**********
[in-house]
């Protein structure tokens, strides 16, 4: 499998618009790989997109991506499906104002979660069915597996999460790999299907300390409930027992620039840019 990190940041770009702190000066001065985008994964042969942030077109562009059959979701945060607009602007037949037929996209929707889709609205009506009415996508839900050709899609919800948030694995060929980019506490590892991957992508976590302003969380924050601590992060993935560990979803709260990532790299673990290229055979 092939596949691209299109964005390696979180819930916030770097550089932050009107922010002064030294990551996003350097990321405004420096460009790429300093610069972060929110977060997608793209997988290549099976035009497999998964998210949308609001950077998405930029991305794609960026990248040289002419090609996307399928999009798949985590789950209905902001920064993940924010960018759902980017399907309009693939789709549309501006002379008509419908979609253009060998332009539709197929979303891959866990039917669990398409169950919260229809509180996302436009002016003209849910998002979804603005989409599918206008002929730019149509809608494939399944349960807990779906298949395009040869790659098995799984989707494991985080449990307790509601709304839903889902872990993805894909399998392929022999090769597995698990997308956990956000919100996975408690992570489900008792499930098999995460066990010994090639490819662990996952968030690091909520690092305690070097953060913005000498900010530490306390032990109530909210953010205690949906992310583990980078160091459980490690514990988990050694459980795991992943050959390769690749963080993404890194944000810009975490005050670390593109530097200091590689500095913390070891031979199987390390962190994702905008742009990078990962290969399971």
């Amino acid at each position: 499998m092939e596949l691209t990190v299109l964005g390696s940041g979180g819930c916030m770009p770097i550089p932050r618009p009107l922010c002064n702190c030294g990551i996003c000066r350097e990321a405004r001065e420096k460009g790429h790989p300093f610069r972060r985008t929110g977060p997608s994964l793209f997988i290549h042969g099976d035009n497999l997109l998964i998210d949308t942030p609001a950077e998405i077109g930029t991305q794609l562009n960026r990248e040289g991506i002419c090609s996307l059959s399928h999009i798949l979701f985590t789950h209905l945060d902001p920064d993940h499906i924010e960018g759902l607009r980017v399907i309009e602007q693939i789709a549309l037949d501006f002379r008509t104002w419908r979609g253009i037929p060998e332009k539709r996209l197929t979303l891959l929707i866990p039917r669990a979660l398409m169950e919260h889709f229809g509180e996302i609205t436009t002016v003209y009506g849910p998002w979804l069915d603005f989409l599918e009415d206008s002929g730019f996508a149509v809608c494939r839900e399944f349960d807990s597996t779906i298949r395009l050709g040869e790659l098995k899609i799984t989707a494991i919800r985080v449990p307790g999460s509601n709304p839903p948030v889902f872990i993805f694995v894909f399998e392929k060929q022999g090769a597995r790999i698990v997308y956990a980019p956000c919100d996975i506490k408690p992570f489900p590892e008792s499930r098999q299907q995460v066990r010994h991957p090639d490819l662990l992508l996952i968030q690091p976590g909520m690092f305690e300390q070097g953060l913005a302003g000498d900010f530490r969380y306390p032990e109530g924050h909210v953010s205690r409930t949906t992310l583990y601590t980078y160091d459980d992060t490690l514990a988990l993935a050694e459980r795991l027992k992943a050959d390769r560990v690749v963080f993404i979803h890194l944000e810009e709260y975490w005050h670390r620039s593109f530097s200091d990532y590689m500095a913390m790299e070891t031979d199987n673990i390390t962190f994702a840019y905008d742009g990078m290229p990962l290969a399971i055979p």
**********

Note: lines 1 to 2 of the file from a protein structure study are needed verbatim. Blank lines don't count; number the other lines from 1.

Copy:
[in-house]
């Protein structure tokens, strides 16, 4: 499998618009790989997109991506499906104002979660069915597996999460790999299907300390409930027992620039840019 990190940041770009702190000066001065985008994964042969942030077109562009059959979701945060607009602007037949037929996209929707889709609205009506009415996508839900050709899609919800948030694995060929980019506490590892991957992508976590302003969380924050601590992060993935560990979803709260990532790299673990290229055979 092939596949691209299109964005390696979180819930916030770097550089932050009107922010002064030294990551996003350097990321405004420096460009790429300093610069972060929110977060997608793209997988290549099976035009497999998964998210949308609001950077998405930029991305794609960026990248040289002419090609996307399928999009798949985590789950209905902001920064993940924010960018759902980017399907309009693939789709549309501006002379008509419908979609253009060998332009539709197929979303891959866990039917669990398409169950919260229809509180996302436009002016003209849910998002979804603005989409599918206008002929730019149509809608494939399944349960807990779906298949395009040869790659098995799984989707494991985080449990307790509601709304839903889902872990993805894909399998392929022999090769597995698990997308956990956000919100996975408690992570489900008792499930098999995460066990010994090639490819662990996952968030690091909520690092305690070097953060913005000498900010530490306390032990109530909210953010205690949906992310583990980078160091459980490690514990988990050694459980795991992943050959390769690749963080993404890194944000810009975490005050670390593109530097200091590689500095913390070891031979199987390390962190994702905008742009990078990962290969399971």